Unity on North Korea a breakthrough for UN
The world has finally sent North Korea and other nations intent on ignoring international rules on weapons proliferation the clear message that their actions will not be tolerated. By backing China's demand for a watered-down resolution warning Pyongyang over its recent missile tests, the United Nations Security Council's other permanent members have found the unity that has for so long blunted their ability to get tough with offenders.
That the original wording as formulated by the US, Britain and France was altered to win over China and Russia does not detract from its effectiveness; in the week that the council votes on Iran's nuclear programme, North Korea has nonetheless been told to end its provocations or face a tougher approach.
Resolution 1695 condemns the July 5 tests, calls for the immediate suspension of the North's ballistic missile programme, bans UN members from dealings with Pyongyang in materials or technology for missiles and so-called weapons of mass destruction and urges a resumption of six-country talks on the nation's nuclear ambitions. North Korea's ambassador to the UN quickly rejected the moves, telling the council it had no authority to address such issues.
He is wrong: the UN is the most appropriate organisation to rule on matters that affect the security and well-being of the world's nations. With more member countries than any other group, the UN is dedicated to facilitating co-operation to ensure global security. Missiles and nuclear weapons may be viewed by the North as self-defence but they are also threats to international stability.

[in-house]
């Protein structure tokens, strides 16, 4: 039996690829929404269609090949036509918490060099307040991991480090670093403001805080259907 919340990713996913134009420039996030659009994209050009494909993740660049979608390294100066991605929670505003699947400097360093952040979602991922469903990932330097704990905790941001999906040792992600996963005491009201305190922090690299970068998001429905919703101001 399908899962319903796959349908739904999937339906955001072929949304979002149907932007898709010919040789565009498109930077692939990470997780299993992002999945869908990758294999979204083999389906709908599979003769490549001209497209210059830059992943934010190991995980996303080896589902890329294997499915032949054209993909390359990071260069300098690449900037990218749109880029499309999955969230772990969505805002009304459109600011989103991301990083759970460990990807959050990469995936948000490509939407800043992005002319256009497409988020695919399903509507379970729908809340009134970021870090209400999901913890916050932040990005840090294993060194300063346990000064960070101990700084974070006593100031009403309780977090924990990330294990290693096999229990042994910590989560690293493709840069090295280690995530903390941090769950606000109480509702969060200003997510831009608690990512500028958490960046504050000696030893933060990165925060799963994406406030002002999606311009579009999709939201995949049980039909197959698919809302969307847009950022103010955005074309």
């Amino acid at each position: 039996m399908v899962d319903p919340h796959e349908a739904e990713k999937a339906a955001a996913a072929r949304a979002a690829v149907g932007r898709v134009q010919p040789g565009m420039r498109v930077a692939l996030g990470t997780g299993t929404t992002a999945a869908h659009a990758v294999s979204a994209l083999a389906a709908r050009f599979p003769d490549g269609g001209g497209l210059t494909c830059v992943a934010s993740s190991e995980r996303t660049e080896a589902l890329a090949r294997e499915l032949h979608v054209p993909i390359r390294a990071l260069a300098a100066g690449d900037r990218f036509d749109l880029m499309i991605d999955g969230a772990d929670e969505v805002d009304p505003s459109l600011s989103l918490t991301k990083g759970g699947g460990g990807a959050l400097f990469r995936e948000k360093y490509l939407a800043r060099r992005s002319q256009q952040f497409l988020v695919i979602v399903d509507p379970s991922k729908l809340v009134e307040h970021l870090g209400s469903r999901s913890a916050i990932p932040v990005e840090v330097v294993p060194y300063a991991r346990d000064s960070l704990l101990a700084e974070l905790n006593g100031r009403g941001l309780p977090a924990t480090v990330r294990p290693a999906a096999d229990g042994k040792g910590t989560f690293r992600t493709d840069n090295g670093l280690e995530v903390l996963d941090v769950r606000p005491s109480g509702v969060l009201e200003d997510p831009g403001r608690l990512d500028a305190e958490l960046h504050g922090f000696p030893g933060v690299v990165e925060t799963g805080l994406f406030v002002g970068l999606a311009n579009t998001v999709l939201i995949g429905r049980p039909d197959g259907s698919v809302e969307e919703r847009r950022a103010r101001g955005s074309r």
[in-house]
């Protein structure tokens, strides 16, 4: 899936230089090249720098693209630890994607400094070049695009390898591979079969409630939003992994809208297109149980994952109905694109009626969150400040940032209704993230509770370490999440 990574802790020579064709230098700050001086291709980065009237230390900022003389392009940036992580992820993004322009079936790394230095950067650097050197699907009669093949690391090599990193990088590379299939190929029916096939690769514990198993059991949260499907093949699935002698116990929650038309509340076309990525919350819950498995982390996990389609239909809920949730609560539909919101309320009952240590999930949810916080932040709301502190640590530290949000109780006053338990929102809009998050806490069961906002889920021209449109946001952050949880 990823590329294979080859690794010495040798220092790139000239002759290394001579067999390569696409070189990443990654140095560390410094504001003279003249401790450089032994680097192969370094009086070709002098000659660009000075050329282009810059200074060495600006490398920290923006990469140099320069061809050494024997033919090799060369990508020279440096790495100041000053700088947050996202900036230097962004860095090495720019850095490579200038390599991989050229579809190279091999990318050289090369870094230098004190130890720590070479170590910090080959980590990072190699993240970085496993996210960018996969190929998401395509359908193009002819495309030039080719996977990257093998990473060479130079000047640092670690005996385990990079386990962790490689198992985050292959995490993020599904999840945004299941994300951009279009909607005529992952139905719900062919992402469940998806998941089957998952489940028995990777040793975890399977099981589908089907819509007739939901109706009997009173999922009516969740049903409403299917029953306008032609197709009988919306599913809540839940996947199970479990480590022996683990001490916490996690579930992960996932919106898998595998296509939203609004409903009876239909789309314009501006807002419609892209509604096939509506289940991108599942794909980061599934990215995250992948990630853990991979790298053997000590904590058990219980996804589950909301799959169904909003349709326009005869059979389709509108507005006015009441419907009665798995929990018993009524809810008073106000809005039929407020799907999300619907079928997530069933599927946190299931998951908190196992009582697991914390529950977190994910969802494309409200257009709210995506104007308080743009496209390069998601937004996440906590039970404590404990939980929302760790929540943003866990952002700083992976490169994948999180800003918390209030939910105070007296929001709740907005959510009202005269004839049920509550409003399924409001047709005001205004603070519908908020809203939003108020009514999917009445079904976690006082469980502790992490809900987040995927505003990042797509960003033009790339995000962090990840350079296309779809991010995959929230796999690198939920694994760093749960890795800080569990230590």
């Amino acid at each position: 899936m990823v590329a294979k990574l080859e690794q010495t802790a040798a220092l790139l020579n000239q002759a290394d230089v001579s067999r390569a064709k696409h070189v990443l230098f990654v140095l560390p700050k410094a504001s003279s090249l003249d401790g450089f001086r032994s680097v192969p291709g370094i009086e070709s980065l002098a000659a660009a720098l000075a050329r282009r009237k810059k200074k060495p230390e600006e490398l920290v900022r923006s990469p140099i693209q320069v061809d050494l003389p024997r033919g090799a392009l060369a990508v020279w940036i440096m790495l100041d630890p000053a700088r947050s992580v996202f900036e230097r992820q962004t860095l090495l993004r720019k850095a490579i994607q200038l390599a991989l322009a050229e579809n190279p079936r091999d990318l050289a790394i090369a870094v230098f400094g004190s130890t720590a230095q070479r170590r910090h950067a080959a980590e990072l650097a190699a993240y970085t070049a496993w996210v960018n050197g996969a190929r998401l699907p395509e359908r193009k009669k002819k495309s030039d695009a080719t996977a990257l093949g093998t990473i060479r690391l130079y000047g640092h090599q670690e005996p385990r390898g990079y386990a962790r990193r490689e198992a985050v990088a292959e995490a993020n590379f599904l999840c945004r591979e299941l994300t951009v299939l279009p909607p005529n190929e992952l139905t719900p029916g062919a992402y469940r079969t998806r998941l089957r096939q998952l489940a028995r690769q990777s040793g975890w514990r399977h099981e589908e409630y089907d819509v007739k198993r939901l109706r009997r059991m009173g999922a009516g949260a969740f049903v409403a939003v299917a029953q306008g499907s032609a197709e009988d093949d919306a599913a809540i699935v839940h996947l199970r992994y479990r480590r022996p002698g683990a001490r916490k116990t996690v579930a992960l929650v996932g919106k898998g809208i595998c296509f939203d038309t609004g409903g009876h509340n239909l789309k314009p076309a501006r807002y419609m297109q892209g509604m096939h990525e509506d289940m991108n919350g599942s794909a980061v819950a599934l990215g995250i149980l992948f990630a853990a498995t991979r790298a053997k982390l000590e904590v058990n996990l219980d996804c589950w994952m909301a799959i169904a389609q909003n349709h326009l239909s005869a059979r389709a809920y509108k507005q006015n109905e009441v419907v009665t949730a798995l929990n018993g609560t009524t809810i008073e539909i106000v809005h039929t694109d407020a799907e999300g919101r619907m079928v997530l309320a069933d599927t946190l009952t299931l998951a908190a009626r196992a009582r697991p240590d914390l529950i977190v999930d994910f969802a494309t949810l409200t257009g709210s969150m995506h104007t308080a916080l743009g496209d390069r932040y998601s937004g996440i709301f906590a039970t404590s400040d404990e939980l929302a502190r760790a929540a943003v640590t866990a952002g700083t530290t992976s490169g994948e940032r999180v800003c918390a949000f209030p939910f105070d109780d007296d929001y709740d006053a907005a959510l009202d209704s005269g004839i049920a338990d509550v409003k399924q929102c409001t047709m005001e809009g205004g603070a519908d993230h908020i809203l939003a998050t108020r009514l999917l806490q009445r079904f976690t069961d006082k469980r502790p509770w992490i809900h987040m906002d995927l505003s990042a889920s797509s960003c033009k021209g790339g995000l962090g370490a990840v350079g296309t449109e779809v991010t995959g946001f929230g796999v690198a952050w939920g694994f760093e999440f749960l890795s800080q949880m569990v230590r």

North Korea has long tested East Asia's nerves. Without a pact formally ending the 1950-53 Korean war, South Korea has always been threatened. But with the beginning of the North's missile programme in the 1970s, Japan also became a target. Nuclear ambitions increased the fears, and the testing in 1998 of a medium-range missile that arced over Japan before exploding solidified concern. The testing this month of a batch of missiles, one believed capable of striking the west coast of North America, led to Saturday's action by the UN - the first time the security council has unanimously voiced alarm about North Korea since 1993.
The US, locked in a war of words with the North, sought a strong resolution that referred to Chapter Seven of the UN Charter, which can authorise tough economic sanctions or military action. China, North Korea's closest ally, refused to back such a move, threatening to use its power of veto as a permanent council member to block it. The compromise resolution may not be as weighty as the US and its western allies had wanted but it still sends a strong signal to Pyongyang.
The message is plain: that even the North's closest partner, Beijing, no longer finds Pyongyang's behaviour acceptable. China, the host of the deadlocked talks to end North Korea's nuclear drive, dropped its reticence about criticising North Korea and said the resolution showed 'the common wish of the international community'. South Korea, which has been trying to reconcile with its neighbour, urged the North to take heed of the warning.
Such words are long overdue. North Korea has shown itself an untrustworthy negotiator on proliferation issues, with a string of broken pledges dating back to the 1993 security council resolution, which urged Pyongyang to open military sites to foreign nuclear inspectors and reverse a decision to withdraw from the nuclear Non-Proliferation Treaty. The North did as it was told but went back on its promises in 2003 to reignite the crisis.
The North may have rejected the latest resolution but there is now the international resolve to force it to change its ways. That resolve will be tested if Pyongyang maintains its hostile stance and refuses to return to negotiations. With Iran also dodging pressure to comply with global rules on its nuclear programme, this is a time for the UN to hold firm and continue to present a united front.